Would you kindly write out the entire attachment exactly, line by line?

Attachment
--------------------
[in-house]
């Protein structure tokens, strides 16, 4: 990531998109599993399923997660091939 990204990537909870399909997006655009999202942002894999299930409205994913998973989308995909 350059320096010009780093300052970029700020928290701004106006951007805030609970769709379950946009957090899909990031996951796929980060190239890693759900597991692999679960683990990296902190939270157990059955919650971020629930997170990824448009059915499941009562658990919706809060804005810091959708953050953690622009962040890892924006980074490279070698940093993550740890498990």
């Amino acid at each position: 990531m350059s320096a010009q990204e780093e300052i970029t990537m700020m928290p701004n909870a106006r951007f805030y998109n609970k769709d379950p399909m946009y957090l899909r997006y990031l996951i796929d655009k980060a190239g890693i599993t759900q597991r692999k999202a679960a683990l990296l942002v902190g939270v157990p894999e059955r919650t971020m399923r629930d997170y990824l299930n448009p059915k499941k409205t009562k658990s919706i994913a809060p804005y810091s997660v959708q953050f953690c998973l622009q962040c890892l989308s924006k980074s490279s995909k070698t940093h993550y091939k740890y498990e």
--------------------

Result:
[in-house]
């Protein structure tokens, strides 16, 4: 990531998109599993399923997660091939 990204990537909870399909997006655009999202942002894999299930409205994913998973989308995909 350059320096010009780093300052970029700020928290701004106006951007805030609970769709379950946009957090899909990031996951796929980060190239890693759900597991692999679960683990990296902190939270157990059955919650971020629930997170990824448009059915499941009562658990919706809060804005810091959708953050953690622009962040890892924006980074490279070698940093993550740890498990």
């Amino acid at each position: 990531m350059s320096a010009q990204e780093e300052i970029t990537m700020m928290p701004n909870a106006r951007f805030y998109n609970k769709d379950p399909m946009y957090l899909r997006y990031l996951i796929d655009k980060a190239g890693i599993t759900q597991r692999k999202a679960a683990l990296l942002v902190g939270v157990p894999e059955r919650t971020m399923r629930d997170y990824l299930n448009p059915k499941k409205t009562k658990s919706i994913a809060p804005y810091s997660v959708q953050f953690c998973l622009q962040c890892l989308s924006k980074s490279s995909k070698t940093h993550y091939k740890y498990e």